Life goes so slow. Slow, like molasses.
I don’t understand why people say it goes by fast. My kids should be older than they are by now – their childhoods were long and so was mine. I have lived many lives in this one lifetime.
I’m guessing I’m in the minority on this one.
At 64, soon I’ll be Medicare-eligible.
I get requests all the time to talk about life in my 60’s. It is one of those unnamed periods. Many of us just don’t know how to be right now. Most of the women and men I treat do not feel old. We remember our parents at our age and boy, they were old.
We are technically “post-menopause/manopause.” Post implies a transition. Most of us are over the transition. We are there. Estrogen and testosterone levels have bottomed out. Our bodies feel dry – from our hair to our skin to our eyes and our vulvas, vaginas and penises. We need to work harder and more carefully to stay juicy and fit.
We are retired or considering it. Caregiving duties for aging parents are done, will be done soon or never were an issue. Our kids are now independent to varying degrees. While we aren’t making lunches for them anymore, they still need us. We worry more about health.
Erik Erikson describes this eighth and final psychosocial developmental stage (from age 65 to death) as Integrity versus despair. What is integrity? It is “the acceptance of one’s one and only life cycle as something that had to be…” With that comes wisdom and “serenity to bless and defend one’s life history.” The alternative is despair, slipping into depression over regret and perceived inability to start something new due to lack of time.
Joan Erikson was Erik Erikson’s wife and main collaborator. After years of studying psychology, I never heard of her. Although she and her husband were equally involved in developing the psychosocial stages, all the credit went to him. She had second thoughts about this eighth stage. Erikson publicly apologized for attributing great wisdom and integrity to elders, when they may not feel that way at all about themselves. The ability to identify oneself as a wise person, a spirit guide, takes work. Joan Erikson suggests we all go on “becoming,” no matter how old we are.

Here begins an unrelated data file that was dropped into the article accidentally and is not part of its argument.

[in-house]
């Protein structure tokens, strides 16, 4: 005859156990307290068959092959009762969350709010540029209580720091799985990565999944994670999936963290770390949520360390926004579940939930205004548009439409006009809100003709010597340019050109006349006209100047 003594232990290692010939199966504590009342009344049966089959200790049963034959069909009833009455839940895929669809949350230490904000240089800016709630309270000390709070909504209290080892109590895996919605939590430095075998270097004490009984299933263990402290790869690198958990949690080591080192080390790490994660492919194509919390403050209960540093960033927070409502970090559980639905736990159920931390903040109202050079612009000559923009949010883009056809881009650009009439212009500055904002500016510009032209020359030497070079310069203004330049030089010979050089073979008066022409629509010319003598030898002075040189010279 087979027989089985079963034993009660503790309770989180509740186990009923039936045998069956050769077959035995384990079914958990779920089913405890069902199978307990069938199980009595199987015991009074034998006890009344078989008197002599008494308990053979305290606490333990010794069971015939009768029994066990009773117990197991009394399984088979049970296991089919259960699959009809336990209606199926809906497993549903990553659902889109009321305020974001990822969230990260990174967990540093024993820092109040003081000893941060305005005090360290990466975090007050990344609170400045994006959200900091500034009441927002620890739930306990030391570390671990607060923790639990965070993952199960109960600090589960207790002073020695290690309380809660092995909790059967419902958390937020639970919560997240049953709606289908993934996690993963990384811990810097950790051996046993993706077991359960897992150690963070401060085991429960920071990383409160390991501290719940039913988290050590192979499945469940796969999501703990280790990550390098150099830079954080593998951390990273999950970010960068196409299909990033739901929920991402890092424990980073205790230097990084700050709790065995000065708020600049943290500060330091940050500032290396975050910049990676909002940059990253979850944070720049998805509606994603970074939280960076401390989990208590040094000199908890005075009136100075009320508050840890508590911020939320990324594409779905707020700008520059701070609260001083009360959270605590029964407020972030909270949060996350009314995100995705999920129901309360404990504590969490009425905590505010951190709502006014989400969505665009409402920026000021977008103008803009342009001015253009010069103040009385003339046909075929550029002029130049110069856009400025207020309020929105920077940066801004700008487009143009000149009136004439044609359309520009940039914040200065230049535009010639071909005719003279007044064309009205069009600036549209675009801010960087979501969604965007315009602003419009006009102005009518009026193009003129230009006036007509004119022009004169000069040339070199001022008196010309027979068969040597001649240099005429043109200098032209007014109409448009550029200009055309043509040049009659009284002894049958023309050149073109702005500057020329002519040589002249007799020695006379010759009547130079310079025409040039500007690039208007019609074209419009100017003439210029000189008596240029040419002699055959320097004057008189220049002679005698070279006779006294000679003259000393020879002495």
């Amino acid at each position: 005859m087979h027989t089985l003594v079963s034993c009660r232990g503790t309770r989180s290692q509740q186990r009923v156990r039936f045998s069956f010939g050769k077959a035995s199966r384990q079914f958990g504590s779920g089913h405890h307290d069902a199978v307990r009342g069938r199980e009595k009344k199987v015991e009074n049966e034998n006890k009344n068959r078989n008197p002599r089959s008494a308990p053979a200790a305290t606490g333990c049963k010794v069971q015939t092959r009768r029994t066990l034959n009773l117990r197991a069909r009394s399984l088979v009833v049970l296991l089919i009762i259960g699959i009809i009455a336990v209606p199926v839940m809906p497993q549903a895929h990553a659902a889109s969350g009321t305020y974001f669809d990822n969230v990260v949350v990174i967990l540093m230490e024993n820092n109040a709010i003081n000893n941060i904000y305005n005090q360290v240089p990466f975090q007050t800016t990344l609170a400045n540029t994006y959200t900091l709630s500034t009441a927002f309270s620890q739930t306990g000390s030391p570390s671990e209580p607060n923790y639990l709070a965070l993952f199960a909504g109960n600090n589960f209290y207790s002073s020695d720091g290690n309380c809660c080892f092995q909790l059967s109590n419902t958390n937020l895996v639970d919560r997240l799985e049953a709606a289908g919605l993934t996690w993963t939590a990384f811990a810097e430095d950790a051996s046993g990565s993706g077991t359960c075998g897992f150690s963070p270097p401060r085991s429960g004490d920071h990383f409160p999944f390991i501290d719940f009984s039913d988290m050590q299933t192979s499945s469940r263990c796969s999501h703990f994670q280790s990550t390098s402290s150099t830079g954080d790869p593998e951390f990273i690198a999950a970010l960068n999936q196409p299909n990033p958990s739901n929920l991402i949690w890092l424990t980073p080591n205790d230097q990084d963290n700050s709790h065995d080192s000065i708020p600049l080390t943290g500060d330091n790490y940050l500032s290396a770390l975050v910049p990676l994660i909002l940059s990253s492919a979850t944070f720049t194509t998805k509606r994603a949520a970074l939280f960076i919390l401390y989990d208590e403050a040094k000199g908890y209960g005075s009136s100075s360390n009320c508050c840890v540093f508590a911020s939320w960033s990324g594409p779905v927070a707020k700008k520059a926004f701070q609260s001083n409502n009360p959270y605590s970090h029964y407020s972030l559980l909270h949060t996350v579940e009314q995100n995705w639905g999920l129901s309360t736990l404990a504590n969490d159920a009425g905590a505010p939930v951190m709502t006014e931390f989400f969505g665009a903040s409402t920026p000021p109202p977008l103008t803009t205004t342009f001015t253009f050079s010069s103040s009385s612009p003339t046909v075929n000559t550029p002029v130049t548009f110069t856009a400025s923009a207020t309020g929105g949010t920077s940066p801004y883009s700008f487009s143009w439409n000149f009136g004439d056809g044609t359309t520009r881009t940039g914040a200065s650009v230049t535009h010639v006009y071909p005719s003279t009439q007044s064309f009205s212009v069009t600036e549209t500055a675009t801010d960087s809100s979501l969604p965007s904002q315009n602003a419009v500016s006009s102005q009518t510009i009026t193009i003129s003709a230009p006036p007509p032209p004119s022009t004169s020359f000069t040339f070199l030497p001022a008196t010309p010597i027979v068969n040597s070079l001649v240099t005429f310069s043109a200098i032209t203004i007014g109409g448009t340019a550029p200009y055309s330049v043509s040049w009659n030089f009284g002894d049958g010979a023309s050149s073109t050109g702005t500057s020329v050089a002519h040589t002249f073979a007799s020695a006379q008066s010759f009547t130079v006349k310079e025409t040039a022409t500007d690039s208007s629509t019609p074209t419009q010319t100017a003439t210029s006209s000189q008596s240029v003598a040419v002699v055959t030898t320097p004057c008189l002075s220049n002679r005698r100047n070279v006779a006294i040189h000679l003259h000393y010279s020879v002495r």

Gail Sheehy in her book New Passages referred to this time as The Serene Sixties, when we move from the Age of Mastery to the Age of Integrity. She sees integrity as integration, bringing all of the parts of your life into harmony. We spend our lives playing roles – child, student, parent, boss, professional, spouse, friend, grandparent. This is the time to find your authentic self. According to Sheehy, if we made it this far, we have the resilience to do it.
All of our lives we follow rules, standards and cultural norms. Now our role is less defined. Society has pretty much dismissed us. Many of my peers report feeling invisible. While we cannot control how society sees us, or doesn’t see us, we can control how we respond to it.
No more self-deprecating old age jokes. We can be our own worst enemy.
Dr. Annie K. recommends a few simple ways to appreciate this time of our lives..
But really feel it. Becoming a grandparent made other loves pale in comparison. My grandson Kai showed me the enormity of generational love. Seeing my daughter as a mother for the first time? I was besotted. Studies have shown the comfort of mature love is the single most important determinant of older men’s outlook on life. Let go of ego – love big and bold!
One way to slow down the marching clock is to pay more attention. At the end of the day, take stock. Nothing speeds things up like feeling everyday is a blur.
SEE YOURSELF AS A SAGE
How we present ourselves influences how we are seen by others. If we have done our internal work, we ARE the wise elders. Stand tall and be heard. Someone out there is listening.